There’s a big debate on whether or not to keep the Canada Winter Games Skating Oval on the Halifax Commons (CBC, Jan 4 2011). A lot of the public is enjoying the facility, but the worry is the cost of maintaining the Oval after the Canada Games are over. The hope is that business support can be found to pay the costs, rather than increasing taxes or having to charge skaters. However, that’s a political solution. This analysis looks at the business case of keeping the oval if the public had to pay for it.
UPDATE: Feb 19 2010
Governor-General Michaëlle Jean took up the fight for the women ski jumpers as I had suggested when I wrote this article on November 14 2009. Of course, I’m not saying she did it cause I suggested it, but I had the idea… and it wasn’t a bad idea, apparently. Now, she just needs to hire me as counsel and not let Harper prorogue government and then we’ll have something going! Well, should give her credit for doing her first right action.
Three judges on a British Columbia Court of Appeals panel unanimously decided on Fri Nov 13 2009 that the Olympics Games Charter trumped the Canadian Charter of Rights. On this, the judges dismissed the appeal of some women ski jumpers to have their case heard for women ski jumping being included in the Olympics, because there was a men’s event, or have no such sport events at all, because having a men’s event without a women’s event violated their Charter of Rights. That’s to have their case heard, not decided. The decision effectively said their appeal was so ridiculous they were not going to bother wasting their time on it. The judges did not give reasons for their decision, and also gave no time line for releasing the reasons in written form. Real class and professionalism (sarcastically)! There will be no women’s ski jumping because the International Olympic Committee (IOC) voted so in 2006, and their charter trumped our Canadian Charter of Rights.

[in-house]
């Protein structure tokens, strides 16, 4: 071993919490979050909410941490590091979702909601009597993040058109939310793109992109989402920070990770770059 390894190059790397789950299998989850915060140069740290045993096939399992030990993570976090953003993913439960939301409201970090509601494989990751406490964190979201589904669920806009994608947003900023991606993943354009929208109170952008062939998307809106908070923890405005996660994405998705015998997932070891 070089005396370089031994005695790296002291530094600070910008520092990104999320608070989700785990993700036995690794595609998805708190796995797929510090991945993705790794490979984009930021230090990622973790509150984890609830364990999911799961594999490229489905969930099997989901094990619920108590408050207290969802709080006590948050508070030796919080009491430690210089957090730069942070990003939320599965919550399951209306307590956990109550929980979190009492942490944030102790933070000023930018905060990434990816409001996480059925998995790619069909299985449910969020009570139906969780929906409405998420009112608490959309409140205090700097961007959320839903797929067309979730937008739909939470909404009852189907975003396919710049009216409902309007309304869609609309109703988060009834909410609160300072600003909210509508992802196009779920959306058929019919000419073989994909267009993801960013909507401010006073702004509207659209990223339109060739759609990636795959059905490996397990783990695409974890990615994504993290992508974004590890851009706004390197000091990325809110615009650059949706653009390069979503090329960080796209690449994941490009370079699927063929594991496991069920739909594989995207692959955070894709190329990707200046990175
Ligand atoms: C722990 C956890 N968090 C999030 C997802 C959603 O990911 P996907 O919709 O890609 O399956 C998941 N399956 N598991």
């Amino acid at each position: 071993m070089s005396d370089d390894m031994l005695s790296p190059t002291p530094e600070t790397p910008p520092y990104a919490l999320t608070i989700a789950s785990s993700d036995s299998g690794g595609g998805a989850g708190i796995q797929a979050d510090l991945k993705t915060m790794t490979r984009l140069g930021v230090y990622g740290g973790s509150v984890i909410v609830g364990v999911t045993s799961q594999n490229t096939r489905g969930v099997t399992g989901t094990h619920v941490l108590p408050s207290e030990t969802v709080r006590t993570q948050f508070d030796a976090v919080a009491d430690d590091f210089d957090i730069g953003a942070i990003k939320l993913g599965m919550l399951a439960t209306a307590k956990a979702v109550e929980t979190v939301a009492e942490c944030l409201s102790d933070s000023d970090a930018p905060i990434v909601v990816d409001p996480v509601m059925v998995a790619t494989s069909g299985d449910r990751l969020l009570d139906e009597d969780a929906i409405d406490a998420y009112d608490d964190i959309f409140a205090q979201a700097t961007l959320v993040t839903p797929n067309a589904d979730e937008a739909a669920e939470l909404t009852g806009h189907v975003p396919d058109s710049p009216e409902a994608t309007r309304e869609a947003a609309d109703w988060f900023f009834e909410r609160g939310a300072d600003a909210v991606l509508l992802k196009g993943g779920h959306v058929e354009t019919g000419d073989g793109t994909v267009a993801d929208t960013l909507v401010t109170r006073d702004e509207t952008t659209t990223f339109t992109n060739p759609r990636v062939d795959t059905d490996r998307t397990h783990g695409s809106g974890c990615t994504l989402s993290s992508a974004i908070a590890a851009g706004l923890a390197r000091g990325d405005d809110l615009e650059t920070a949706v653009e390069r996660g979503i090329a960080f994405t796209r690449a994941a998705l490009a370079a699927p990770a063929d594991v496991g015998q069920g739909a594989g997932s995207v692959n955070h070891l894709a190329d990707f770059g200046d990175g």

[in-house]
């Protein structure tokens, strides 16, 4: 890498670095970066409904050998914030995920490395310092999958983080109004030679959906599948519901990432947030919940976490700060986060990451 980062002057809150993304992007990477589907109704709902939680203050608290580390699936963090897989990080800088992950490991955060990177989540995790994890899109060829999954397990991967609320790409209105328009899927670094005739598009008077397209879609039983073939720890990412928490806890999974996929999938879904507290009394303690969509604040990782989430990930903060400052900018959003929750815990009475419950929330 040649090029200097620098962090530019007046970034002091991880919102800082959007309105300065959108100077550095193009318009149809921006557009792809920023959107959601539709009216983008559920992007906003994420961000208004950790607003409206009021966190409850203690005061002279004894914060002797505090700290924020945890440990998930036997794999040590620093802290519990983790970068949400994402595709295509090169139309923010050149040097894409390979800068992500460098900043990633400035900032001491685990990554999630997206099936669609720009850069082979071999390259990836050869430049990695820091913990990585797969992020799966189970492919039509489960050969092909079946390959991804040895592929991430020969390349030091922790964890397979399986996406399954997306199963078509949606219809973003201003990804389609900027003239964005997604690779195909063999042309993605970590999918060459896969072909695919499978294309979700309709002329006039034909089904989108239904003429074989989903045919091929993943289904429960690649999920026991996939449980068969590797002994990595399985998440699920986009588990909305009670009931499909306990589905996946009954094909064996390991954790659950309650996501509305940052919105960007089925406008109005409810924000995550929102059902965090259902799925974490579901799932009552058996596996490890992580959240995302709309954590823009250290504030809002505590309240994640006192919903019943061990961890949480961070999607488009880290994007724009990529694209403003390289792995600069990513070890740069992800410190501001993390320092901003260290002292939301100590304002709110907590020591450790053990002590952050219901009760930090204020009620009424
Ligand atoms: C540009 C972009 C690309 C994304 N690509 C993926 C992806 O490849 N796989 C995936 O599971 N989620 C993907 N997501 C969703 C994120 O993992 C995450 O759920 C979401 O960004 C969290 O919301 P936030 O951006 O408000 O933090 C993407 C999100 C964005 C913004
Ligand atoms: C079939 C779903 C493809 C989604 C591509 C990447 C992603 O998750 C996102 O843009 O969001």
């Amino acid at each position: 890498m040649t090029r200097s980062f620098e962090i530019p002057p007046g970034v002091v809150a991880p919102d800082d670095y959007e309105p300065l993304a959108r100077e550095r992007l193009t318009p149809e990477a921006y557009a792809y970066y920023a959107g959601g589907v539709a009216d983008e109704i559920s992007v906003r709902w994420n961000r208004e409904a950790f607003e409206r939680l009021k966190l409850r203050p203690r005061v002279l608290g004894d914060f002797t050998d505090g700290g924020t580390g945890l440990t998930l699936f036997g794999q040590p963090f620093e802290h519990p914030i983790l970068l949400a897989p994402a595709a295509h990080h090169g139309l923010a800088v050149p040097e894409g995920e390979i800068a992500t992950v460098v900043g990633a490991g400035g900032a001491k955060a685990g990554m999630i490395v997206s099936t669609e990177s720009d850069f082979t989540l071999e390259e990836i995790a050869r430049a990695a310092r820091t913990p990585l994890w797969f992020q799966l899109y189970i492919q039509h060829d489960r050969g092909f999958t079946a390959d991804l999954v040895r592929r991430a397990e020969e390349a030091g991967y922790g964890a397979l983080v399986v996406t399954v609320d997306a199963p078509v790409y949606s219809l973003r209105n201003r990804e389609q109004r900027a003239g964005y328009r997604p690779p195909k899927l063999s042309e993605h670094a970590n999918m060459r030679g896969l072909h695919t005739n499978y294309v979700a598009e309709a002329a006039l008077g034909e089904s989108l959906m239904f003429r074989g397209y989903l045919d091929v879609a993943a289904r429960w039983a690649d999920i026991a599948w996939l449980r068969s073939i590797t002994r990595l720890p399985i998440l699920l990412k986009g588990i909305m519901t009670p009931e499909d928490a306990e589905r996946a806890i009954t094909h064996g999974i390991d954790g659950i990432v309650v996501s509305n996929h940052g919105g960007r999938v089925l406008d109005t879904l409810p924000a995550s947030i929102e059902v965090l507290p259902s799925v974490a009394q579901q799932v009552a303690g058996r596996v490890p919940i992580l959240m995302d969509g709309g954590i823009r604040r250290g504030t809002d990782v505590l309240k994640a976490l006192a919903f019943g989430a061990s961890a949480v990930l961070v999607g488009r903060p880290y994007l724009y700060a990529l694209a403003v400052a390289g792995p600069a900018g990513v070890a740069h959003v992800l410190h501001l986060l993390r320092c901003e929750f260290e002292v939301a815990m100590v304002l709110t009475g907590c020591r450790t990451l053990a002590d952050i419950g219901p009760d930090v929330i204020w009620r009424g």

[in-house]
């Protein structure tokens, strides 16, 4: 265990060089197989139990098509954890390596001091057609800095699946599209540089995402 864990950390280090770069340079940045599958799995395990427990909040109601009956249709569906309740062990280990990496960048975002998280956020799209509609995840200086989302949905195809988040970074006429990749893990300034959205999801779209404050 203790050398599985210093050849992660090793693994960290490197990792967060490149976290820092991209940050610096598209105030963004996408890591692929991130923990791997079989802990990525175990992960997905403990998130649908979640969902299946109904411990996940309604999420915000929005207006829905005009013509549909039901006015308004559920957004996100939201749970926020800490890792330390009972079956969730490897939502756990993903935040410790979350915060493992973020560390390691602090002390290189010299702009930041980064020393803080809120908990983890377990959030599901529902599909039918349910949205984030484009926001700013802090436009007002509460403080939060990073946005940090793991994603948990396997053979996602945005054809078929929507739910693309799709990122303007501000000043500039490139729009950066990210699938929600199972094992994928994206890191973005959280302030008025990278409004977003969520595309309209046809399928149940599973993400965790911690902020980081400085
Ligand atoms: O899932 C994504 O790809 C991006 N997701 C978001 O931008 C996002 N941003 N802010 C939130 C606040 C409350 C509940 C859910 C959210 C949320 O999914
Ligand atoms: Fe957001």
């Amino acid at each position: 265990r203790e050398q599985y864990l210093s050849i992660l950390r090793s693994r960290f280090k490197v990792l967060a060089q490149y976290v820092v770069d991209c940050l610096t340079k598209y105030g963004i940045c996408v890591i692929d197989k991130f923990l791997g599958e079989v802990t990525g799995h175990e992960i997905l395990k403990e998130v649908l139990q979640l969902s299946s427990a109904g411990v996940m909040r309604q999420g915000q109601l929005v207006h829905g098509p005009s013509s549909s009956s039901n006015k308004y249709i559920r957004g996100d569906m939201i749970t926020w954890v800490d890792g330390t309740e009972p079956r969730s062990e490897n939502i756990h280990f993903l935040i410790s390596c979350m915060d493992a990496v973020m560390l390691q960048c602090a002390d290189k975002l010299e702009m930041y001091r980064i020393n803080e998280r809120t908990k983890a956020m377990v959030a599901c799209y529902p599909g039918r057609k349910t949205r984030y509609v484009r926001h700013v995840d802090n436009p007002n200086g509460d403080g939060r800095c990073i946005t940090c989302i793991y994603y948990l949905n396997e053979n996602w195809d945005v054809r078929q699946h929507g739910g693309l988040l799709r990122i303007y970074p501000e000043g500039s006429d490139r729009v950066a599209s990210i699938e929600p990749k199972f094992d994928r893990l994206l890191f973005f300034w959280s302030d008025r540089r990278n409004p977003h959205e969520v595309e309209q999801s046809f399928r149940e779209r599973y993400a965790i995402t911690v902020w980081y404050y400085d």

Are the IOC that powerful they could just go in and trump the law of the land? Or is it the money associated with the Olympic Games that’s really that powerful?
Where was the IOC when there was apartheid in South Africa, to go in and allow blacks to participate in their games and set an example since their charter trumped the charter of the land?
And should the IOC decide they didn’t want some particular race competing in Vancouver, like having Caucasian only hockey, would we allow that in Canada?